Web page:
I sat at the table on the lawn outside my door, the warm October breeze ruffling the pages of my journal as I filled page after page. The tears that threatened to spill from my eyes made it difficult to see his approach clearly, until he was standing right in front of me. I looked up from my writing and saw a face full of concern and kindness – the face of a man I only knew from afar, and not one I would have expected here, looking like this. “Hi. You look like you’re having a rough afternoon. Can I come join you?” My tears no longer contained at the evidence of his care, I mumbled a tentative, “sure”, welcoming his presence with a shaky smile.

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Doug was on staff at our church, the church founded and led by his son-in-law. I had only met him once before, 6 months earlier, in this same place where we were both attending OHM’s SALTS (now The Journey) conference. My conversation with him then had been brief, just long enough to confirm that his rather intimidating appearance matched his personality. So what was he doing here now, and looking concerned no less? Over the next hour, as our conversation unfolded, we began to share bits and pieces of our stories with each other. I learned he was returning from a lunch that some men from his group had invited him to, only to find out that their invitation was a thinly disguised excuse to try and get information on his son-in-law – an up and coming, well-known pastor on the emergent church scene. I recognized in him a familiar longing to be pursued, included, and known.

I shared my own disappointment connected to belonging, disappointment that had touched a deep wound in my story as I watched all the other leaders meet up and head off campus for our long afternoon break. Being a first time leader, I wasn’t sure I even belonged here leading, much less belonged enough to ask any of the others if I could come along and join in on whatever they were doing. Instead I sat in familiar space, alone, listening to shame’s whisper that there was nothing loveable about me – so why would I be invited? The longer we talked, the more connections we found in our stories, and I experienced something incredibly healing as a kind, older man spoke words of blessing that softly landed in some of the deep holes my father had left behind in my heart. And I offered the curiosity of a genuine friend, one who was interested in knowing him, not in using him as a means of connection to someone “famous.”

Looking back, I believe Jesus incarnated himself through my friend Doug that day, bringing a love that I could tangibly experience.

I have come to love watching for the unexpected moments when Jesus shows up, bringing love and care to my anxious heart that fears I am alone.

What began that day so many years ago was an awareness of how shame from my past was dictating how I related to others in the present. I was so sure that there was nothing about me anyone would seek out, that I anticipated, and even unconsciously ensured rejection before it ever happened.

Over the next several years, each time I would return as a leader, my stomach would tighten up in anxious knots as Wednesday approached. Would anyone invite me to join them? Would I be brave enough to risk inviting anyone to join me? I had good experiences, and painful ones. And over time, something in my heart began to settle, and my question was no longer, “will I be alone?” but rather “can I be alone and still be ok? Can I make choices that affect whether I am alone or not based on what is best for my well-being at this particular time? Will I believe that I am good, and that my goodness is not dependent on being invited?”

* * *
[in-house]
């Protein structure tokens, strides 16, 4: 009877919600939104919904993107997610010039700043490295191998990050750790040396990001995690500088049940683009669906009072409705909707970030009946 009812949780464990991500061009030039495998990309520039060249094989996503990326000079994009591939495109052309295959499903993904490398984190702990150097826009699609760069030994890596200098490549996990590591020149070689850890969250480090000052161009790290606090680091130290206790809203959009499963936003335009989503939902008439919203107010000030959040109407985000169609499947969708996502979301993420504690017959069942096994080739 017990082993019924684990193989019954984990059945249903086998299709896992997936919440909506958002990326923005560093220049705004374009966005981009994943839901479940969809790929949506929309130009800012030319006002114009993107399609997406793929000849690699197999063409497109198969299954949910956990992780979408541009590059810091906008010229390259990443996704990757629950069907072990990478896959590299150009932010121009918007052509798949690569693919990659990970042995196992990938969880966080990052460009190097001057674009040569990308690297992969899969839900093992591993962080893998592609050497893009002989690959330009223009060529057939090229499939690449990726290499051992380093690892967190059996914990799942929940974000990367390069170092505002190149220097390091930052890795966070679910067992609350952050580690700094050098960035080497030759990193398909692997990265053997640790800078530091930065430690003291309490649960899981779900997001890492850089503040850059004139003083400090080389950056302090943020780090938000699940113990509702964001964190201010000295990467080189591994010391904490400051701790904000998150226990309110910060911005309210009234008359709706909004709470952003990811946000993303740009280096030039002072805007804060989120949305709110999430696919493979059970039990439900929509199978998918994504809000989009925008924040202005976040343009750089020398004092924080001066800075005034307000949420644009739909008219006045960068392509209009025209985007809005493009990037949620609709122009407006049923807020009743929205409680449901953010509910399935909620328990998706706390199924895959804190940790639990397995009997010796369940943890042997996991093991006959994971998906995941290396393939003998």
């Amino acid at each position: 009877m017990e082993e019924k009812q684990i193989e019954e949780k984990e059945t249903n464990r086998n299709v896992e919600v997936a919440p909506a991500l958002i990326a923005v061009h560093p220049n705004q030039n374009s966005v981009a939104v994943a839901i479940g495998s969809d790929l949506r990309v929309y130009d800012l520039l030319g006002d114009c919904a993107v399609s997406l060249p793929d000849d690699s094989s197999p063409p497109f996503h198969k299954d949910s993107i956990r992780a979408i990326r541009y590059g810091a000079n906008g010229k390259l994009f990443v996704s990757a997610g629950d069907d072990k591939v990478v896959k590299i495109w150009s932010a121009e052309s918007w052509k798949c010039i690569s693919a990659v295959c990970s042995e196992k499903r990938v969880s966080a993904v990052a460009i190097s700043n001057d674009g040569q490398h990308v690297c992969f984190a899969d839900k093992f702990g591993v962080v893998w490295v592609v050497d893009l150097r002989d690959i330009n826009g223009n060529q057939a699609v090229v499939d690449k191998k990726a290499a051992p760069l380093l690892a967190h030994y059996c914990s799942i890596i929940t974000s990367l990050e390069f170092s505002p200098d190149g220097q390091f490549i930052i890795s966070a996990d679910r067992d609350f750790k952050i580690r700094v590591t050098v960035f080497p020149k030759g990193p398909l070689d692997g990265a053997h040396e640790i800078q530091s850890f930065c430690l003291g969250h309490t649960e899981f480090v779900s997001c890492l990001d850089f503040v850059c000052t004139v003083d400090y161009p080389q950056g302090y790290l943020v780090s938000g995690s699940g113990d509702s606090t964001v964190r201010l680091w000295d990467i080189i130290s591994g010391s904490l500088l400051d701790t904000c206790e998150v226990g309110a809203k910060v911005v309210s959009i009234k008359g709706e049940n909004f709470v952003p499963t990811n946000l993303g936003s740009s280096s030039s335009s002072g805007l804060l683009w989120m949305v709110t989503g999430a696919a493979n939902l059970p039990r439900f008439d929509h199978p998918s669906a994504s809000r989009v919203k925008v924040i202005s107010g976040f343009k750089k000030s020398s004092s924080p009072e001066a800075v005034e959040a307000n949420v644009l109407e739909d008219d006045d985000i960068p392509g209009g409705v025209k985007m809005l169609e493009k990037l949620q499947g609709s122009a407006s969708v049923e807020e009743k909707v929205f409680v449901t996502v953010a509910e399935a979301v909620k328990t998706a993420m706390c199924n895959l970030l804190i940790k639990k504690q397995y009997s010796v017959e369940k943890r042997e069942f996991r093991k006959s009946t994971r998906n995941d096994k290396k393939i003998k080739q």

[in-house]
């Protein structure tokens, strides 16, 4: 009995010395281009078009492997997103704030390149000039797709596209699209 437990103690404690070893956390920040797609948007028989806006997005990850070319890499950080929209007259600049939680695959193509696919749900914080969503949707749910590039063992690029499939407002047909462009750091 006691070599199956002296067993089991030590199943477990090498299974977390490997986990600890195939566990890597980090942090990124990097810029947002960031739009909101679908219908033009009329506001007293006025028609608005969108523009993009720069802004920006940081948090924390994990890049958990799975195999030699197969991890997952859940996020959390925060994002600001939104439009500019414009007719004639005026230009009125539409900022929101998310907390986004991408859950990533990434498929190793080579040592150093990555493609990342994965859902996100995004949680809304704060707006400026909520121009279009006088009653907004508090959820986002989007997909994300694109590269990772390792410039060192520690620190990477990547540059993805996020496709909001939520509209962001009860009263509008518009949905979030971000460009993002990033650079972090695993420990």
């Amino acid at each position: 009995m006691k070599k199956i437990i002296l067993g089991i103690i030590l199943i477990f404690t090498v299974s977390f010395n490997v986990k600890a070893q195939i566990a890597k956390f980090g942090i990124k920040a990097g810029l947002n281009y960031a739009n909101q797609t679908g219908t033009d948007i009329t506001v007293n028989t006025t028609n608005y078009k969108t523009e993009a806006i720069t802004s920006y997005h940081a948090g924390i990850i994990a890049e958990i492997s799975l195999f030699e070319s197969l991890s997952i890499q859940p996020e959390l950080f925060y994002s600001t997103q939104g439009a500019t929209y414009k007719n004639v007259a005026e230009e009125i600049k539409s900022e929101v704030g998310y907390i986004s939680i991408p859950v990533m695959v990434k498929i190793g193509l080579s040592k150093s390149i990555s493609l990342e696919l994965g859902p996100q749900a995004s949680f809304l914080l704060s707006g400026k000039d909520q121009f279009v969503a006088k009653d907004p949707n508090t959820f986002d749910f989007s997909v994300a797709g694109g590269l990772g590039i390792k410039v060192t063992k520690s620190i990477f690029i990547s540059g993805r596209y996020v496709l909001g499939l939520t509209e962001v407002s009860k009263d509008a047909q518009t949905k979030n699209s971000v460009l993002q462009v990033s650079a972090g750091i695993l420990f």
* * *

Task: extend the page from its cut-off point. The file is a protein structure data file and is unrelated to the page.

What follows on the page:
I think back to some of the invitations I said yes to, from a place of fear. Shopping on the one day we get a break from the incredibly intense, emotionally draining experience of leading a Journey group…particularly when you HATE shopping? What possessed me to say yes to that?! Brene Brown suggests it is FOMO.

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I remember the first time I read these words, feeling like they had been written directly to me. The fear of missing out had me saying yes to shopping excursions when I knew my introverted heart needed some stillness and quiet in my own space before re-engaging with the world. The truth is, there is no simple rule that can dictate my yeses and no’s. What is required is connection to that incarnational, invitational love of Jesus that tells me I am loved and I belong. Period. When I am firmly grounded in that truth, I can say “yes” or “no” from a place of gratitude, knowing that even when my “no” leaves me alone, I am still good, still loved. All I am missing out on is the maddening effort to convince myself of something that is already true. I will always be grateful that I didn’t miss out on Jesus’ invitation that day to sit with him and my friend Doug.


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Janet Stark is a woman learning to bless her depth and sensitivity. She is grateful for the deep love she shares with her husband, Chris and their kids and grandkids. Janet loves curling up with a good book, trying new recipes on her friends and family, and enjoying long conversations with friends over a cup of really good coffee. She is a life-long lover of words and writes about her experiences here.